("Cette secte (les Encyclopedistes) propagea avec beaucoup de zele l’opinion du materialisme, qui prevalut parmi les grands et parmi les beaux esprits; on lui doit en partie cette espece de philosophie pratique qui, reduisant l’Egoisme en systeme regarde la societe humaine comme une guerre de ruse, le succes comme la regle du juste et de l’injuste, la probite comme une affaire de gout, ou de bienseance, le monde comme le patrimoine des fripons adroits.”—“Discours de Robespierre,” Mai 7, 1794. (This sect (the Encyclopaedists) propagate with much zeal the doctrine of materialism, which prevails among the great and the wits; we owe to it partly that kind of practical philosophy which, reducing Egotism to a system, looks upon society as a war of cunning; success the rule of right and wrong, honesty as an affair of taste or decency: and the world as the patrimony of clever scoundrels.))
A volume lay on a table,—it was one of Voltaire, and the page was opened at his argumentative assertion of the existence of the Supreme Being. ("Histoire de Jenni.”) The margin was covered with pencilled notes, in the stiff but tremulous hand of old age; all in attempt to refute or to ridicule the logic of the sage of Ferney: Voltaire did not go far enough for the annotator! The clock struck two, when the sound of steps was heard without. The stranger silently seated himself on the farther side of the bed, and its drapery screened him, as he sat, from the eyes of a man who now entered on tiptoe; it was the same person who had passed him on the stairs. The new-comer took up the candle and approached the bed. The old man’s face was turned to the pillow; but he lay so still, and his breathing was so inaudible, that his sleep might well, by that hasty, shrinking, guilty glance, be mistaken for the repose of death. The new-comer drew back, and a grim smile passed over his face: he replaced the candle on the table, opened the bureau with a key which he took from his pocket, and loaded himself with several rouleaus of gold that he found in the drawers. At this time the old man began to wake. He stirred, he looked up; he turned his eyes towards the light now waning in its socket; he saw the robber at his work; he sat erect for an instant, as if transfixed, more even by astonishment than terror. At last he sprang from his bed.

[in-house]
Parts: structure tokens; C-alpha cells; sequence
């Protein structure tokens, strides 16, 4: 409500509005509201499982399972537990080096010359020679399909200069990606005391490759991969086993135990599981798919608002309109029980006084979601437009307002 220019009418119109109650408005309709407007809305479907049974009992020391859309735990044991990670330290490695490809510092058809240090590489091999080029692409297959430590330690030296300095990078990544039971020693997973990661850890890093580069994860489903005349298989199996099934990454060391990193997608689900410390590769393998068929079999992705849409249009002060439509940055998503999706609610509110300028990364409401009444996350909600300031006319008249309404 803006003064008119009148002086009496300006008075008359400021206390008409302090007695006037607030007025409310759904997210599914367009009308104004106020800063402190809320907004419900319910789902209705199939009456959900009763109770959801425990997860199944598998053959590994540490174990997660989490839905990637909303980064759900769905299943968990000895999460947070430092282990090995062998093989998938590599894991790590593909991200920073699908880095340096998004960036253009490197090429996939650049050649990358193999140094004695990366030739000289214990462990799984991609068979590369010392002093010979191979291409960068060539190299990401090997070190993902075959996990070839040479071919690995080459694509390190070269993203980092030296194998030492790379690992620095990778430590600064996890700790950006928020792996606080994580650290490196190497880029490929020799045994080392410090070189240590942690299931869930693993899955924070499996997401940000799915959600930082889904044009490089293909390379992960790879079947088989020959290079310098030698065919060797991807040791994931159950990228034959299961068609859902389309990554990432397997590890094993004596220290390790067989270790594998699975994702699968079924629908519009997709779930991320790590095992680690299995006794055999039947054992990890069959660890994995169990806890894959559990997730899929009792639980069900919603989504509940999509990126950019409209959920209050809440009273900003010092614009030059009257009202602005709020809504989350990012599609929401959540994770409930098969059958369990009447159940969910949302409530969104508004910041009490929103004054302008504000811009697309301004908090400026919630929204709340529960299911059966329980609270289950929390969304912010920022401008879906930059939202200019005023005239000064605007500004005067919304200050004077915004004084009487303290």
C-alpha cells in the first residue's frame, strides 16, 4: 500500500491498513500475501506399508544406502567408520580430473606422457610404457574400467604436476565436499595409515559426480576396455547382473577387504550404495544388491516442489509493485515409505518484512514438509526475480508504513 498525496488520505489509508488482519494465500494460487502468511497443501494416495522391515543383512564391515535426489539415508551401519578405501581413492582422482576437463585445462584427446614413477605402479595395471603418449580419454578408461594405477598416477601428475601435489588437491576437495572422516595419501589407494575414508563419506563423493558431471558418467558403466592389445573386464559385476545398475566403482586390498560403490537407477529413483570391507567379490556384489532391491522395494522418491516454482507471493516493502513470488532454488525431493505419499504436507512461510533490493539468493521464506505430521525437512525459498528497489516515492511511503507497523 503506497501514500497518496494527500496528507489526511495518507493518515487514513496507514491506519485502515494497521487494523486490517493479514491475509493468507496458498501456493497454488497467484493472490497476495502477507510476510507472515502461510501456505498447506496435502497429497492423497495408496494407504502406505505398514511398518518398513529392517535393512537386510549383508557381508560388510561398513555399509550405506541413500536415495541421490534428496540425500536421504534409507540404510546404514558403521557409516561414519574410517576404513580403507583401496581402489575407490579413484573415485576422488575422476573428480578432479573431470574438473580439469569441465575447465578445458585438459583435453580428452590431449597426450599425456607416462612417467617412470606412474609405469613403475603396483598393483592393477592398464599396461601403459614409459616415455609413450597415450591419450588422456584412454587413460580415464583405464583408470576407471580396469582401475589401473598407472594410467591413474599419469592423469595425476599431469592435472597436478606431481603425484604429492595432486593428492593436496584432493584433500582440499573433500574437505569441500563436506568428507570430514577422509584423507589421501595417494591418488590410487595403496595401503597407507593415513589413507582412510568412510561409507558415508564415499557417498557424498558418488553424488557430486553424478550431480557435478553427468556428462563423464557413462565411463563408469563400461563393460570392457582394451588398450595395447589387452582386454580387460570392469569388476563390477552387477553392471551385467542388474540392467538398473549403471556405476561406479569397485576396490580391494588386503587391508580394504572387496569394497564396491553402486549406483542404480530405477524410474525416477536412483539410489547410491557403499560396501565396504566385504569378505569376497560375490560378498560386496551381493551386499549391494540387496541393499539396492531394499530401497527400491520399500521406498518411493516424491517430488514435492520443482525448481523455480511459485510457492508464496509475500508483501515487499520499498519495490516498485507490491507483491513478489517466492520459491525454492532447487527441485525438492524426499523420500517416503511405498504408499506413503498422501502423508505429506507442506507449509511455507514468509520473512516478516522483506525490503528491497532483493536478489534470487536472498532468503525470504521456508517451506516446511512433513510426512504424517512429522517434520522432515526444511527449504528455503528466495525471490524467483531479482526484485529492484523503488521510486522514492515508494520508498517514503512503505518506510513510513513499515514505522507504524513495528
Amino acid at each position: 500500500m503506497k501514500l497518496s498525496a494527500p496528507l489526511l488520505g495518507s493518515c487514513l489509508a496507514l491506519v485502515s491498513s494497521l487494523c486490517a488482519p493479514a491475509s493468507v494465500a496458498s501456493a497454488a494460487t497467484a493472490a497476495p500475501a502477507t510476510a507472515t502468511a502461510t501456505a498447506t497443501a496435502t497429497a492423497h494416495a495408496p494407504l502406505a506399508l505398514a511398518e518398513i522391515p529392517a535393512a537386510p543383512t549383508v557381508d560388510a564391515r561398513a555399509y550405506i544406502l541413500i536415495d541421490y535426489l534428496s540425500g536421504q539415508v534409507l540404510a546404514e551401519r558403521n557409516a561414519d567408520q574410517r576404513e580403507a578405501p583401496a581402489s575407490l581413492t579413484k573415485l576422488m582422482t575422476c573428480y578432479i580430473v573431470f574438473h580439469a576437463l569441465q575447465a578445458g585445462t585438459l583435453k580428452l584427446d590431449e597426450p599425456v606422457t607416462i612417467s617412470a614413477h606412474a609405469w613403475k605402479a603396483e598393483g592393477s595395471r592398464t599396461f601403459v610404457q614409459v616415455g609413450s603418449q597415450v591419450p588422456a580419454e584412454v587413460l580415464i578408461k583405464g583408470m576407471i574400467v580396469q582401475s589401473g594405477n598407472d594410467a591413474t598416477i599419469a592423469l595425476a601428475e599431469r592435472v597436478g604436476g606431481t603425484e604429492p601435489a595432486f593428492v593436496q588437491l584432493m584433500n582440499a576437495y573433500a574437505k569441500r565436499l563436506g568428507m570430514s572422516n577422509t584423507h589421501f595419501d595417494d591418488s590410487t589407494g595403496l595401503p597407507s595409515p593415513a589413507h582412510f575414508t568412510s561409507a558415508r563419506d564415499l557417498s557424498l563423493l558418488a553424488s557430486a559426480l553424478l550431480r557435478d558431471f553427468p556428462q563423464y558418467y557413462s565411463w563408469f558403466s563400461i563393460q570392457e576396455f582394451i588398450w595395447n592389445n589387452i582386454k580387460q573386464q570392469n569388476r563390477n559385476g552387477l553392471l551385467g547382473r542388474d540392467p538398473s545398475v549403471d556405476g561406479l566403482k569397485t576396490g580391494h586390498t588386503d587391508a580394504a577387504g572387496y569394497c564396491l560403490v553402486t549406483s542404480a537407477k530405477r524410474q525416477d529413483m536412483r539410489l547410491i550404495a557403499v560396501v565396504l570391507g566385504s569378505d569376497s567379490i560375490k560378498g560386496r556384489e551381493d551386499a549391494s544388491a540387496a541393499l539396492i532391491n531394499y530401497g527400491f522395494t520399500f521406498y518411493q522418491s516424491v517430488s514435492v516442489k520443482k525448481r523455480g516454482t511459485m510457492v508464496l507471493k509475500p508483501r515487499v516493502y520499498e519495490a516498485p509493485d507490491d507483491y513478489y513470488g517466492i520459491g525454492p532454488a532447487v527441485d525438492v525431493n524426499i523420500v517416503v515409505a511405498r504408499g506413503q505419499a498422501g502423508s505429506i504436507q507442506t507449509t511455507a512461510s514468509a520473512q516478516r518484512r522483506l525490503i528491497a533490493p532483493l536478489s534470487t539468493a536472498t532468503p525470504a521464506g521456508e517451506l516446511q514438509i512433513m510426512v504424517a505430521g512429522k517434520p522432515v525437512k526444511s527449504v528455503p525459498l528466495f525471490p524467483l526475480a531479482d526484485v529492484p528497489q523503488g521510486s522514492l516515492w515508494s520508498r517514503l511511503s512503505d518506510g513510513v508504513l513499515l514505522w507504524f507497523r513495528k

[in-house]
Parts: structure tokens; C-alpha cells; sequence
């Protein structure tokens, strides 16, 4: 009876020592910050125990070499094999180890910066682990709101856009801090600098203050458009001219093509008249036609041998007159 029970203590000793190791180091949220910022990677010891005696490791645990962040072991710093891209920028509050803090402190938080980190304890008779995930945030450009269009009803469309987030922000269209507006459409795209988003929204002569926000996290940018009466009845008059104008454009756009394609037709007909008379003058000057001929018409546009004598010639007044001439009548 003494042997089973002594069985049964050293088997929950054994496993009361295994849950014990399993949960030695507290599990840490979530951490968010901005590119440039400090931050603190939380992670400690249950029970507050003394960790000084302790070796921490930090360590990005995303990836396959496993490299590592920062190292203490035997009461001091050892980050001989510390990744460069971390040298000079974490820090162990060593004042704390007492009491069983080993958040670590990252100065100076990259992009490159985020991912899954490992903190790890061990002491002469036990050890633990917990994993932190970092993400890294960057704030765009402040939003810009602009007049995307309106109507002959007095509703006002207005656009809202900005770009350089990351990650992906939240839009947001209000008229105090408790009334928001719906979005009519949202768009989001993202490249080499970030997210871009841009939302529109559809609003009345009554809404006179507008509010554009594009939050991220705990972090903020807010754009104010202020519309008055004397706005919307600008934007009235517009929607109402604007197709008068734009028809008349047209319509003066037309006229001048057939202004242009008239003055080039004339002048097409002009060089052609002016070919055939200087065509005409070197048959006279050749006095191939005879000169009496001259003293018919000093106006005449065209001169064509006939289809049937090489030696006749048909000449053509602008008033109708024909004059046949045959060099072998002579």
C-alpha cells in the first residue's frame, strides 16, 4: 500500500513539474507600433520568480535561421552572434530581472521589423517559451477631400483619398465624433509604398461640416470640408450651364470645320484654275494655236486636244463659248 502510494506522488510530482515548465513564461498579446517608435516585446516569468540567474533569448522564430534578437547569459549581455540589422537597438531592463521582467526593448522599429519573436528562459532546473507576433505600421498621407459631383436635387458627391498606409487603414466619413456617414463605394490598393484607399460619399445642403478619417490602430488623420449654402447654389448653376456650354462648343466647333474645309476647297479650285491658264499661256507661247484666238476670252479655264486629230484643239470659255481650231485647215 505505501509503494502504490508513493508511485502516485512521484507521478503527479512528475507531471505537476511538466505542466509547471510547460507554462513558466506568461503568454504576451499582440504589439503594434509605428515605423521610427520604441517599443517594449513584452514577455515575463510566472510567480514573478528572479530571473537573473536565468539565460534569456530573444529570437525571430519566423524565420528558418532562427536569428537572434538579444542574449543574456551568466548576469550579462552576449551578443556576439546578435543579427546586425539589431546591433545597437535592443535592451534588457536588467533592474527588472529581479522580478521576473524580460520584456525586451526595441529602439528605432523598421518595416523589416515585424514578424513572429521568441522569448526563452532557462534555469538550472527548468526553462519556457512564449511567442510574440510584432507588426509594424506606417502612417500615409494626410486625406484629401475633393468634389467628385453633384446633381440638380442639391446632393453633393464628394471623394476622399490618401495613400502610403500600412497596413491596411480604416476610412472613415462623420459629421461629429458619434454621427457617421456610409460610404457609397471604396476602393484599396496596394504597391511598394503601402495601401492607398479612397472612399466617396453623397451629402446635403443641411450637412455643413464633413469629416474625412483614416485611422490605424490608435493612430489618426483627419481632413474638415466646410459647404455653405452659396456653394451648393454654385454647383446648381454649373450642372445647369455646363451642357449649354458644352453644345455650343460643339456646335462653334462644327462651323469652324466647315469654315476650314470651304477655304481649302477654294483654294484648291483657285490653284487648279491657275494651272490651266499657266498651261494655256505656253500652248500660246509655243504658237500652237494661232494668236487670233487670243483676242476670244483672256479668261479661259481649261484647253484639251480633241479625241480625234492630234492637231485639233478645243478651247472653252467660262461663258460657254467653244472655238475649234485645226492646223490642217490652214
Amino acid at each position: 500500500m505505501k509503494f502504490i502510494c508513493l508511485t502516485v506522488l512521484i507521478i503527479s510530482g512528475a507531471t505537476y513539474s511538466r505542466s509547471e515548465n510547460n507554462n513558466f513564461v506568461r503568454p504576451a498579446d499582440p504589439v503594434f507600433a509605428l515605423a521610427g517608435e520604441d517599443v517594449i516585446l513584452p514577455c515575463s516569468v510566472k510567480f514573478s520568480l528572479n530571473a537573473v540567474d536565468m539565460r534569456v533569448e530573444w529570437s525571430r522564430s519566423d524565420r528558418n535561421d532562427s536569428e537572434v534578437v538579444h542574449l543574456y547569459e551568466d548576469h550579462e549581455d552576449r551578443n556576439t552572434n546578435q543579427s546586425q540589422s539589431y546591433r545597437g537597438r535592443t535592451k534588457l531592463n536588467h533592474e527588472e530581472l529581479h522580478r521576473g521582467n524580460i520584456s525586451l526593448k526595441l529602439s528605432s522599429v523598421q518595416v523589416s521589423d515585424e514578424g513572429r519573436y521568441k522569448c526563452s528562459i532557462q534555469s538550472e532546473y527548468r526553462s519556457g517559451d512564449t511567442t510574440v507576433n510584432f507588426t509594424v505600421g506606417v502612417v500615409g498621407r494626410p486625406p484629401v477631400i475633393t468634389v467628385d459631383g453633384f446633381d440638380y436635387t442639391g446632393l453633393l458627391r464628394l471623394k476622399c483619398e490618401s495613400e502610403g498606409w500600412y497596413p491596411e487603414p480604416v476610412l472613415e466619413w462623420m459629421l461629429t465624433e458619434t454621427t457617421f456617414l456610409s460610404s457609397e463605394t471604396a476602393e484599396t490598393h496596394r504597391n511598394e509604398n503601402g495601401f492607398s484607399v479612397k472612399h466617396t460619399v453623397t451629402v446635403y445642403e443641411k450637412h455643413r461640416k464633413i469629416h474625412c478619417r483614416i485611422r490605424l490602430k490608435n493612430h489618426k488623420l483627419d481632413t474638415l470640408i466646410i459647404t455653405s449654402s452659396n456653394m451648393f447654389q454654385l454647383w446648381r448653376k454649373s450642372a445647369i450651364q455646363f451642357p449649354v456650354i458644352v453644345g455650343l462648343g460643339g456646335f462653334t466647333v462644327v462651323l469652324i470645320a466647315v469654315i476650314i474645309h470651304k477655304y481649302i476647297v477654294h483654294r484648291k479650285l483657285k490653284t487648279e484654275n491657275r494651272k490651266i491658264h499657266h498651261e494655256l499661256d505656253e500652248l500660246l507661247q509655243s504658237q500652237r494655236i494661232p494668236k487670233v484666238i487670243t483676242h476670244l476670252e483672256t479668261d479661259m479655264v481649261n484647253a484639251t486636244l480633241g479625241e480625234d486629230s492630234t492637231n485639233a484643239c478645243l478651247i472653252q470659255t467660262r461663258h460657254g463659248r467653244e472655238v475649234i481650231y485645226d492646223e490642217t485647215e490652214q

“Just Heaven! do I dream! Thou—thou—thou, for whom I toiled and starved!—Thou!”
The robber started; the gold fell from his hand, and rolled on the floor.
“What!” he said, “art thou not dead yet? Has the poison failed?”
“Poison, boy! Ah!” shrieked the old man, and covered his face with his hands; then, with sudden energy, he exclaimed, “Jean! Jean! recall that word. Rob, plunder me if thou wilt, but do not say thou couldst murder one who only lived for thee! There, there, take the gold; I hoarded it but for thee. Go! go!” and the old man, who in his passion had quitted his bed, fell at the